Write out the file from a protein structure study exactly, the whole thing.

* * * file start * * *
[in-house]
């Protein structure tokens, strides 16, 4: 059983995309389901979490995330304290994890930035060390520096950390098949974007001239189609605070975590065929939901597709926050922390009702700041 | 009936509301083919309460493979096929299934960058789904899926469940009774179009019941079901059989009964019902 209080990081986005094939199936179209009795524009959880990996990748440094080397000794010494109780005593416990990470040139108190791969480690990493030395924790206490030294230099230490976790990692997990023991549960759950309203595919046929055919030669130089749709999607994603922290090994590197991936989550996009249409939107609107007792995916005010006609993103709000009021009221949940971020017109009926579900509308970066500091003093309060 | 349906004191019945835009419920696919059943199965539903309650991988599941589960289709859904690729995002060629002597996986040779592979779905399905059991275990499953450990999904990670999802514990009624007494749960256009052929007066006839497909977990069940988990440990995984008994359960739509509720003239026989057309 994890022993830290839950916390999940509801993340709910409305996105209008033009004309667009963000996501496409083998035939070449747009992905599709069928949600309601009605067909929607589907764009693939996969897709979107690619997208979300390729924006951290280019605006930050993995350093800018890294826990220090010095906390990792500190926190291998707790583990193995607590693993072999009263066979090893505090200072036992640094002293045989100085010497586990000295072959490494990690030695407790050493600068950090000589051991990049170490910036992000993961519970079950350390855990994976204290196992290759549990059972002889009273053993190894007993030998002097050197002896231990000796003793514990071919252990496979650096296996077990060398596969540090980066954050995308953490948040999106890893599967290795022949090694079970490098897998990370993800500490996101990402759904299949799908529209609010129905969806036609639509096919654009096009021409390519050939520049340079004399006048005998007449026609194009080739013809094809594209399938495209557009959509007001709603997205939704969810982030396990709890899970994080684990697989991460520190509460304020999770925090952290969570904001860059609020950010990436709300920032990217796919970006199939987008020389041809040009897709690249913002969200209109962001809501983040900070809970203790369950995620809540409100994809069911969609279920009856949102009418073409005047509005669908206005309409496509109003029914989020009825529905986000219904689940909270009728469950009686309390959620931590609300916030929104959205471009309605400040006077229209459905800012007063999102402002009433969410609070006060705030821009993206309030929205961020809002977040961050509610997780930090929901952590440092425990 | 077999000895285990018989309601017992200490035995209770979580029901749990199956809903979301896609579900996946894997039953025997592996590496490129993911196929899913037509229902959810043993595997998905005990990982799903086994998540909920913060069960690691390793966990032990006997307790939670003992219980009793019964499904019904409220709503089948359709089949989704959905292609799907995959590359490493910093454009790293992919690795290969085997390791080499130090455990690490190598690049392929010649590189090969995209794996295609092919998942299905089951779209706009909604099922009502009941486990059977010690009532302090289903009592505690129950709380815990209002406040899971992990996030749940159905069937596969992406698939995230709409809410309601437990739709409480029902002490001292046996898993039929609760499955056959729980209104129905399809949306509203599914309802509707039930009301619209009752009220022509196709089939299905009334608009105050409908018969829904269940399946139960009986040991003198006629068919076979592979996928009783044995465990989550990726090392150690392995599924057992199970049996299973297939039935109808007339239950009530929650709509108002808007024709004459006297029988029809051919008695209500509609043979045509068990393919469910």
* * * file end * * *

[in-house]
């Protein structure tokens, strides 16, 4: 059983995309389901979490995330304290994890930035060390520096950390098949974007001239189609605070975590065929939901597709926050922390009702700041 | 009936509301083919309460493979096929299934960058789904899926469940009774179009019941079901059989009964019902 209080990081986005094939199936179209009795524009959880990996990748440094080397000794010494109780005593416990990470040139108190791969480690990493030395924790206490030294230099230490976790990692997990023991549960759950309203595919046929055919030669130089749709999607994603922290090994590197991936989550996009249409939107609107007792995916005010006609993103709000009021009221949940971020017109009926579900509308970066500091003093309060 | 349906004191019945835009419920696919059943199965539903309650991988599941589960289709859904690729995002060629002597996986040779592979779905399905059991275990499953450990999904990670999802514990009624007494749960256009052929007066006839497909977990069940988990440990995984008994359960739509509720003239026989057309 994890022993830290839950916390999940509801993340709910409305996105209008033009004309667009963000996501496409083998035939070449747009992905599709069928949600309601009605067909929607589907764009693939996969897709979107690619997208979300390729924006951290280019605006930050993995350093800018890294826990220090010095906390990792500190926190291998707790583990193995607590693993072999009263066979090893505090200072036992640094002293045989100085010497586990000295072959490494990690030695407790050493600068950090000589051991990049170490910036992000993961519970079950350390855990994976204290196992290759549990059972002889009273053993190894007993030998002097050197002896231990000796003793514990071919252990496979650096296996077990060398596969540090980066954050995308953490948040999106890893599967290795022949090694079970490098897998990370993800500490996101990402759904299949799908529209609010129905969806036609639509096919654009096009021409390519050939520049340079004399006048005998007449026609194009080739013809094809594209399938495209557009959509007001709603997205939704969810982030396990709890899970994080684990697989991460520190509460304020999770925090952290969570904001860059609020950010990436709300920032990217796919970006199939987008020389041809040009897709690249913002969200209109962001809501983040900070809970203790369950995620809540409100994809069911969609279920009856949102009418073409005047509005669908206005309409496509109003029914989020009825529905986000219904689940909270009728469950009686309390959620931590609300916030929104959205471009309605400040006077229209459905800012007063999102402002009433969410609070006060705030821009993206309030929205961020809002977040961050509610997780930090929901952590440092425990 | 077999000895285990018989309601017992200490035995209770979580029901749990199956809903979301896609579900996946894997039953025997592996590496490129993911196929899913037509229902959810043993595997998905005990990982799903086994998540909920913060069960690691390793966990032990006997307790939670003992219980009793019964499904019904409220709503089948359709089949989704959905292609799907995959590359490493910093454009790293992919690795290969085997390791080499130090455990690490190598690049392929010649590189090969995209794996295609092919998942299905089951779209706009909604099922009502009941486990059977010690009532302090289903009592505690129950709380815990209002406040899971992990996030749940159905069937596969992406698939995230709409809410309601437990739709409480029902002490001292046996898993039929609760499955056959729980209104129905399809949306509203599914309802509707039930009301619209009752009220022509196709089939299905009334608009105050409908018969829904269940399946139960009986040991003198006629068919076979592979996928009783044995465990989550990726090392150690392995599924057992199970049996299973297939039935109808007339239950009530929650709509108002808007024709004459006297029988029809051919008695209500509609043979045509068990393919469910």